The major downside of this device is its lack of built-in GPS, which you might expect at this price point.

5. Fitbit Charge 5

Price: £129 (at time of writing)
Battery: Up to 7 days
24/7 heart rate: Yes
Built-in GPS: Yes
Contactless payment: Yes
Supported by: Android and IOS

Since its release last year, the Fitbit Charge 5 has dropped rapidly in price. Once standing at £169.99, you can now find it on Amazon for just below £130.

The biggest thing to note when it comes to this fitness band is the built-in GPS, which is handy for walkers, runners, or cyclists who don’t want to carry their phones around with them.

However, while it’s perfectly fine for getting a general idea of your pace and distance, some reviewers have reported that the tracking can be a little off compared to phones and more premium devices. With that in mind, if you’re training for a race or event and need to rely on pinpoint accurate readings, then it might be worth considering something more accurate, such as a watch from Garmin’s Forerunner range.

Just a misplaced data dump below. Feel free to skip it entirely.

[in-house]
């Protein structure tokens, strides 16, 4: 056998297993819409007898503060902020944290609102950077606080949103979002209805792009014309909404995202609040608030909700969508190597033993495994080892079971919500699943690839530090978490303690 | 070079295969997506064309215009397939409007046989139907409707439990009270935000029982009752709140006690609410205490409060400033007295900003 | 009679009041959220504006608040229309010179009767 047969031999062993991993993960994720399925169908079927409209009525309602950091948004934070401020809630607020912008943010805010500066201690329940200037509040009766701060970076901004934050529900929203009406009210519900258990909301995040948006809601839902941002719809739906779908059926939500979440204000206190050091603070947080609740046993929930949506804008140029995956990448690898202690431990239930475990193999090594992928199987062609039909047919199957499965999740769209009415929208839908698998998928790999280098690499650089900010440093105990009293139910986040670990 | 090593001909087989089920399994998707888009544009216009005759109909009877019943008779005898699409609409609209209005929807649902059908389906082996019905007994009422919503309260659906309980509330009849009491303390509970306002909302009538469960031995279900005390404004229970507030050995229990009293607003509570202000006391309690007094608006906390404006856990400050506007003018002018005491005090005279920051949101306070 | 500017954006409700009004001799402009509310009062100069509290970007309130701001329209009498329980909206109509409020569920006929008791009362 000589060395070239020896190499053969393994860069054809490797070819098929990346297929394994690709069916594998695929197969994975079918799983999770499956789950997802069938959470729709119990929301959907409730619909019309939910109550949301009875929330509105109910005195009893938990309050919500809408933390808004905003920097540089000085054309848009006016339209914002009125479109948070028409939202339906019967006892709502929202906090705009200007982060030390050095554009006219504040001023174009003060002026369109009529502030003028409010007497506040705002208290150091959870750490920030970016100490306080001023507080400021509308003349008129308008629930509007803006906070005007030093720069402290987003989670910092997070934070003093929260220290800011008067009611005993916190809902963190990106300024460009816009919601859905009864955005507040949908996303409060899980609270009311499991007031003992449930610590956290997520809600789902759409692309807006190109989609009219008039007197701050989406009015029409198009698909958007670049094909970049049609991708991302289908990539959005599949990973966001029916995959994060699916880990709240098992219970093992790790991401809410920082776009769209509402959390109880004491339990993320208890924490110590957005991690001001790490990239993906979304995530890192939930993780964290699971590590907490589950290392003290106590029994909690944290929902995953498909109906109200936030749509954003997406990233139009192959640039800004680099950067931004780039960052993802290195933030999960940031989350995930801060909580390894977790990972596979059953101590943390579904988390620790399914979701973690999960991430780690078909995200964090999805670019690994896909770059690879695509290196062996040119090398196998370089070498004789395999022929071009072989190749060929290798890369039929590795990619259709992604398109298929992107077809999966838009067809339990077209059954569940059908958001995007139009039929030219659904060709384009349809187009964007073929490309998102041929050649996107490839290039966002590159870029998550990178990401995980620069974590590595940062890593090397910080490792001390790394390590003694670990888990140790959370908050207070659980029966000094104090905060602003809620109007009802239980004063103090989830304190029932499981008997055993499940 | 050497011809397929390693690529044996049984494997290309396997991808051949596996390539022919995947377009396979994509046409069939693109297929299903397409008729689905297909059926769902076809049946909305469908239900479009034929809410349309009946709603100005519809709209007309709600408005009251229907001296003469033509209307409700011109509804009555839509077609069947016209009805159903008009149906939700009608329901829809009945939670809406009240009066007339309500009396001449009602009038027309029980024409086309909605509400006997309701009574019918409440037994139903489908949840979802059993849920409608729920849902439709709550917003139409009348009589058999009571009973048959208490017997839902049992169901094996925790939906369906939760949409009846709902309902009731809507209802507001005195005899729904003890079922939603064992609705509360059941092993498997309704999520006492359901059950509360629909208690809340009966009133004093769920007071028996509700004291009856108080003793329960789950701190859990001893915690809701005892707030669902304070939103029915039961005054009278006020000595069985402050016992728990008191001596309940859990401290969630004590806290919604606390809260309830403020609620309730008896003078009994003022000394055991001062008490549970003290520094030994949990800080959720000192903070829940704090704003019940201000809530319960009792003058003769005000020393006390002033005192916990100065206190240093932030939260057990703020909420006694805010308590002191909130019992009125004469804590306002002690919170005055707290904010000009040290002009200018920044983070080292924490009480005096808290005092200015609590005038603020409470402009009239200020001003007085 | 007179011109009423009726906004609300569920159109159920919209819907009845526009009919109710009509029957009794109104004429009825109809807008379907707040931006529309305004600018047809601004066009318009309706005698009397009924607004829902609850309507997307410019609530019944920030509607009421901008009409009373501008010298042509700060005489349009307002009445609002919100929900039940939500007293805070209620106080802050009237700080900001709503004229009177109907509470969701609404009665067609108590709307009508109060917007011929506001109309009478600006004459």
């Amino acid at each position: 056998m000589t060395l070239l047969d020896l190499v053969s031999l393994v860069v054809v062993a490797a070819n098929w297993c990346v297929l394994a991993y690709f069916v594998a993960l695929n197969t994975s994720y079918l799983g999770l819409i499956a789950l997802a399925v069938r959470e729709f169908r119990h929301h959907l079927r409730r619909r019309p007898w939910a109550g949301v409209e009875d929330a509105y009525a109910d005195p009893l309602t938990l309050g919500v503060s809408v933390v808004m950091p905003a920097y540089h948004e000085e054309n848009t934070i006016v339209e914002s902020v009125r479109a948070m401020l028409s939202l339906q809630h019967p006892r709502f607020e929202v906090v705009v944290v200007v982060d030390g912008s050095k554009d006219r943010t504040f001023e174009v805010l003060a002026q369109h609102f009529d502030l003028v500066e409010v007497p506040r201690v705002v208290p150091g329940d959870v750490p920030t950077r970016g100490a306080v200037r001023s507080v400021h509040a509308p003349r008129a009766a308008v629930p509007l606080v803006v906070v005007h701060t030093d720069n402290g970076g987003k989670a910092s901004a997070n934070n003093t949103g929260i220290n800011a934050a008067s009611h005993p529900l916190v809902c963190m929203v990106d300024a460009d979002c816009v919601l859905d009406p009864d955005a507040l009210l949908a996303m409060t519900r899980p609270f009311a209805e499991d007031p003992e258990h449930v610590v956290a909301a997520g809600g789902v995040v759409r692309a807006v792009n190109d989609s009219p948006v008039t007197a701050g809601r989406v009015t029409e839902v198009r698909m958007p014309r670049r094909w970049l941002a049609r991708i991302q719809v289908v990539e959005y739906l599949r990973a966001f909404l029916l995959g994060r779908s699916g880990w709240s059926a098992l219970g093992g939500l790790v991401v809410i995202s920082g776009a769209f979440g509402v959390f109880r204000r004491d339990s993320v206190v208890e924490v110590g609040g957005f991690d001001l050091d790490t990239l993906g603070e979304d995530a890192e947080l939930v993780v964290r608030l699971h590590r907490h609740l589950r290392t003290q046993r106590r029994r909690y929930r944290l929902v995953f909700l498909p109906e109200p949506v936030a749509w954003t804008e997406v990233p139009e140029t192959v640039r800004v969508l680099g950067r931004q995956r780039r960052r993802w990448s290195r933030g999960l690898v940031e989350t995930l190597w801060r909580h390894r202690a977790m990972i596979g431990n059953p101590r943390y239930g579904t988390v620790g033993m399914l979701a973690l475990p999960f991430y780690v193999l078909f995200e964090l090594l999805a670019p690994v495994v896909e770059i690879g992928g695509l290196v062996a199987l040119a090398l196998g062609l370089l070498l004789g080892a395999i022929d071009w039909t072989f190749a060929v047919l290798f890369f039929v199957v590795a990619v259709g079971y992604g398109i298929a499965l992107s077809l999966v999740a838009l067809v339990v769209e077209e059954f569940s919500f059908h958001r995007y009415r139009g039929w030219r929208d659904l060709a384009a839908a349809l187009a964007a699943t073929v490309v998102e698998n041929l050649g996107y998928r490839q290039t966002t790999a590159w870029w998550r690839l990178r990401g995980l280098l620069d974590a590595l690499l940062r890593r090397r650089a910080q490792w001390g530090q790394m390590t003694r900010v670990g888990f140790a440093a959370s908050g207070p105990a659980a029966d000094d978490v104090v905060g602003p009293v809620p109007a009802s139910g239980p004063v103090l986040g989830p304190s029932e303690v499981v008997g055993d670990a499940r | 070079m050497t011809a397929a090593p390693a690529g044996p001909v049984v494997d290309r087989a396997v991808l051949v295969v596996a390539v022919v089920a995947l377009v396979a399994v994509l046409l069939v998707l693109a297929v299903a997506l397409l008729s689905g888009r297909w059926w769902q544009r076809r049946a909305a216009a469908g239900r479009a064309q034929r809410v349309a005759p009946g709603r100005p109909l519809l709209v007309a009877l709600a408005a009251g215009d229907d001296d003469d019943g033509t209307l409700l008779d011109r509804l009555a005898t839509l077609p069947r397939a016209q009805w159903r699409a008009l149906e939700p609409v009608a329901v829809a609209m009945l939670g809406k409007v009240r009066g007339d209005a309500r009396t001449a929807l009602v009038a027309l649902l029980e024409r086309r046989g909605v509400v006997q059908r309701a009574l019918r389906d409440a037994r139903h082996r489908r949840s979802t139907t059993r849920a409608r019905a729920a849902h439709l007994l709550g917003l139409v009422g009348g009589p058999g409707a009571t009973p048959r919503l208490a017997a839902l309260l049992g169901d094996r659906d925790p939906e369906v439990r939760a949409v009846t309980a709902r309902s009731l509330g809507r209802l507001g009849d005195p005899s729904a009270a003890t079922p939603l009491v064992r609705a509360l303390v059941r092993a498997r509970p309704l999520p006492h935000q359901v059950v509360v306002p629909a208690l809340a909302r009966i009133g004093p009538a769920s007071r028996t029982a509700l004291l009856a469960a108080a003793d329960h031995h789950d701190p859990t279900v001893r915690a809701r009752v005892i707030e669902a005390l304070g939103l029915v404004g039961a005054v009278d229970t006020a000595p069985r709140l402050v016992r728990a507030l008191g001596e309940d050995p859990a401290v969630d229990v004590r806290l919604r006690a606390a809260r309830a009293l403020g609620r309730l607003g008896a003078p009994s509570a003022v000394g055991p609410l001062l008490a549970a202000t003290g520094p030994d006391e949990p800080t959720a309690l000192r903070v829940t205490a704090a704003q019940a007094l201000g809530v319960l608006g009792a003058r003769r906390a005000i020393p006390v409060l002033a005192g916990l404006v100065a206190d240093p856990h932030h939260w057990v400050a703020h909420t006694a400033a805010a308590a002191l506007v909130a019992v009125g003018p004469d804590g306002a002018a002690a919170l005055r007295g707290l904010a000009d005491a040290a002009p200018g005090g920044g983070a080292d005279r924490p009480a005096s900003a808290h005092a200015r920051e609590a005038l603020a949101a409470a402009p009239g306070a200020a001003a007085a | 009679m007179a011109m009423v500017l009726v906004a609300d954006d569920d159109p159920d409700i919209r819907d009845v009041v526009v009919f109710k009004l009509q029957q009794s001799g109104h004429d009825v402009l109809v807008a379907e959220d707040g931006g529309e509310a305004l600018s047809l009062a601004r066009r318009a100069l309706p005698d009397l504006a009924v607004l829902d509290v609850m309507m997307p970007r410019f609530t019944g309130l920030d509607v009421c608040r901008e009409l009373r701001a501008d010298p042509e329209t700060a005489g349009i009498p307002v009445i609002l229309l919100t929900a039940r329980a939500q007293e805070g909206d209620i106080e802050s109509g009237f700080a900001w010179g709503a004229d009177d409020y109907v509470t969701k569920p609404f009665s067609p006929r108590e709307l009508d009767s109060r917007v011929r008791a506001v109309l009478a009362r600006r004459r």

The lack of music control is also a bit of a letdown. Although, as well as the usual suspects like heart rate and sleep monitoring, you also get some features usually reserved for more expensive devices, including contactless payments and an EDA (electrodermal activity) sensor, which indicates how stressed you are by measuring electrical changes in your skin.

Overall, it’s a decent mid-range device for regular exercisers looking to stay on top of their goals. To find out more, take a look at the video below from Chingz Tech Reviews.

6. Garmin Venu Sq

Price: £149.99 (at time of writing)
Battery: Up to 6 days
24/7 heart rate tracking: Yes
Built-in GPS: Yes
Contactless payment: Yes
Supported by: Android and IOS

The Garmin Venu Sq is a top choice for those looking for a mid-range fitness tracker. As well as all the regular health and wellness tracking and a built-in GPS, with the Garmin Venu Sq, you can also do lots of things you might expect from a more expensive device. It’s more of a budget smartwatch than a premium fitness band.